I am more and more fascinated by the book of Genesis, and I have just found a guide that has added much to that allure.
It’s Karen Armstrong’s book, ‘In the beginning,’ which was published 25 years ago. It is less well-known than many of her other works, but for me, it’s her best.
It takes a narrative, psychological approach to the text, and the result is a cornucopia of spiritual insights.
Armstrong takes the stories related in Genesis very seriously. That may sound odd, but many writers and scholars don’t. So many books written about the scriptures use the stories therein as stepping stones to other destinations. It might be doctrine, a historical point, or, as I will elaborate on shortly, a favourite theme.
Armstrong resists that tendency and dwells in the stories, discerning much that would otherwise remain opaque.
The results are both unsettling and engaging.
Jacob is a case in point.
I have long been drawn to Genesis 32:22-32, Jacob wrestling at the river Jabbok. The text spoke to me of the importance of struggling in faith, wrestling with God. It had a generic appeal, applicable to anyone and everyone.
As Armstrong points out, this narrative is not generic at all. It’s particular. It’s about the struggle for power between Jacob and his brother Esau. It concerns sibling rivalry and the haunting dimensions of an injustice perpetrated years before. (Jacob had defrauded Esau of his birthright.)
The story implies that, at some level of his being, Jacob knew he had to meet Esau and make amends. This meeting risked another, with himself in order to face his own destructive lust for power.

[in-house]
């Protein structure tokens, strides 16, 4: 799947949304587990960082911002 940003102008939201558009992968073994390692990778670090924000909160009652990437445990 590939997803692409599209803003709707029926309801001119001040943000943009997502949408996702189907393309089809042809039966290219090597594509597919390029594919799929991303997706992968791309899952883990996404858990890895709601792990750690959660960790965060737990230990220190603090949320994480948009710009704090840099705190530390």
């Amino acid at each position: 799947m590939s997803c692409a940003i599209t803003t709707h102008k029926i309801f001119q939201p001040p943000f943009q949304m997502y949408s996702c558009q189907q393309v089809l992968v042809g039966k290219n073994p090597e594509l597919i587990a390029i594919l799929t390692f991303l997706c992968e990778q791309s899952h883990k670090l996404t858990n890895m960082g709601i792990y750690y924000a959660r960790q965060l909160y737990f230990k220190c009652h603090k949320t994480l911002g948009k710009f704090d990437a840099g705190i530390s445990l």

The prospect of meeting Esau was freighted with anxiety, the second, even more so.
In Gen. 32, it is unclear who Jacob wrestled with. Was it a human, was it God, was it himself? We are not told. Further, we are cautioned against resolving the blurring of boundaries between these three possibilities. They are meant to intersect.
Of note, while Jacob did wrestle at the river Jabbok and Esau forgave him, his later life indicated that he had not learnt enough from those experiences. Armstrong writes, ‘It is neither riches nor offspring which yield a sense of the divine but the attempt to integrate the self.’
To receive God’s blessing is not the wonderfully happy moment most construe it as.
It requires meetings with the darker side of self. Jacob could not sustain that.
The reason God blessed Abraham, Isaac and Jacob was to enable them to bless others. Jacob didn’t; he was more of a curse.
Armstrong brings the context of this well-known account to the foreground and gently reinterprets it. The results are sobering, and they left me fruitfully perplexed.
I had lost sight of the context in my desire to make the account speak to a general theme.
How rich the narrative and its context are, and how readily we jump across them to something that we presume is more substantial.
There are several books on my bookshelf that I could never throw out. ‘In the Beginning’ has now been added to that select few.